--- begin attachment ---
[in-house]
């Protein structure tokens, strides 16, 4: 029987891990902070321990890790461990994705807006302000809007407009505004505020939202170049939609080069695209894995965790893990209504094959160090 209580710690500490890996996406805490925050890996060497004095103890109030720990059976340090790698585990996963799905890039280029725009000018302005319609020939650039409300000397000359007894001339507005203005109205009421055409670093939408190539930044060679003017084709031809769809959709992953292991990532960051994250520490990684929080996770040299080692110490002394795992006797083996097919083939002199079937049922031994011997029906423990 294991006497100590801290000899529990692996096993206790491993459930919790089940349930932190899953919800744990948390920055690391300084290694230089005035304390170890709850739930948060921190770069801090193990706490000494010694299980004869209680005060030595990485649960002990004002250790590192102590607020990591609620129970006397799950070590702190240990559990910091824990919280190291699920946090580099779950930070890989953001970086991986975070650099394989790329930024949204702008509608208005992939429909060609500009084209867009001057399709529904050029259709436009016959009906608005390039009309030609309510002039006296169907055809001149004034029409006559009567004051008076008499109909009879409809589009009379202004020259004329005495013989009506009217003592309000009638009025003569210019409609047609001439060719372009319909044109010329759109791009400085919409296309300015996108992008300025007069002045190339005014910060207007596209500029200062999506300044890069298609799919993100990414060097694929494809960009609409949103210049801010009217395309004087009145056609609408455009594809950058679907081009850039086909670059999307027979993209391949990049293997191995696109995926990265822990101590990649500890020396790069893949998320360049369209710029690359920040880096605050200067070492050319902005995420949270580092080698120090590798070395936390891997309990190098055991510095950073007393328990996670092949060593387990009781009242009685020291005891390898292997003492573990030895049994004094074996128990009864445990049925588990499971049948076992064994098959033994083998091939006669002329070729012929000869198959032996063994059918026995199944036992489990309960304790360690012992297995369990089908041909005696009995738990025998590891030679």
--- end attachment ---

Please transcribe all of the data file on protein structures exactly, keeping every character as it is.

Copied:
[in-house]
């Protein structure tokens, strides 16, 4: 029987891990902070321990890790461990994705807006302000809007407009505004505020939202170049939609080069695209894995965790893990209504094959160090 209580710690500490890996996406805490925050890996060497004095103890109030720990059976340090790698585990996963799905890039280029725009000018302005319609020939650039409300000397000359007894001339507005203005109205009421055409670093939408190539930044060679003017084709031809769809959709992953292991990532960051994250520490990684929080996770040299080692110490002394795992006797083996097919083939002199079937049922031994011997029906423990 294991006497100590801290000899529990692996096993206790491993459930919790089940349930932190899953919800744990948390920055690391300084290694230089005035304390170890709850739930948060921190770069801090193990706490000494010694299980004869209680005060030595990485649960002990004002250790590192102590607020990591609620129970006397799950070590702190240990559990910091824990919280190291699920946090580099779950930070890989953001970086991986975070650099394989790329930024949204702008509608208005992939429909060609500009084209867009001057399709529904050029259709436009016959009906608005390039009309030609309510002039006296169907055809001149004034029409006559009567004051008076008499109909009879409809589009009379202004020259004329005495013989009506009217003592309000009638009025003569210019409609047609001439060719372009319909044109010329759109791009400085919409296309300015996108992008300025007069002045190339005014910060207007596209500029200062999506300044890069298609799919993100990414060097694929494809960009609409949103210049801010009217395309004087009145056609609408455009594809950058679907081009850039086909670059999307027979993209391949990049293997191995696109995926990265822990101590990649500890020396790069893949998320360049369209710029690359920040880096605050200067070492050319902005995420949270580092080698120090590798070395936390891997309990190098055991510095950073007393328990996670092949060593387990009781009242009685020291005891390898292997003492573990030895049994004094074996128990009864445990049925588990499971049948076992064994098959033994083998091939006669002329070729012929000869198959032996063994059918026995199944036992489990309960304790360690012992297995369990089908041909005696009995738990025998590891030679």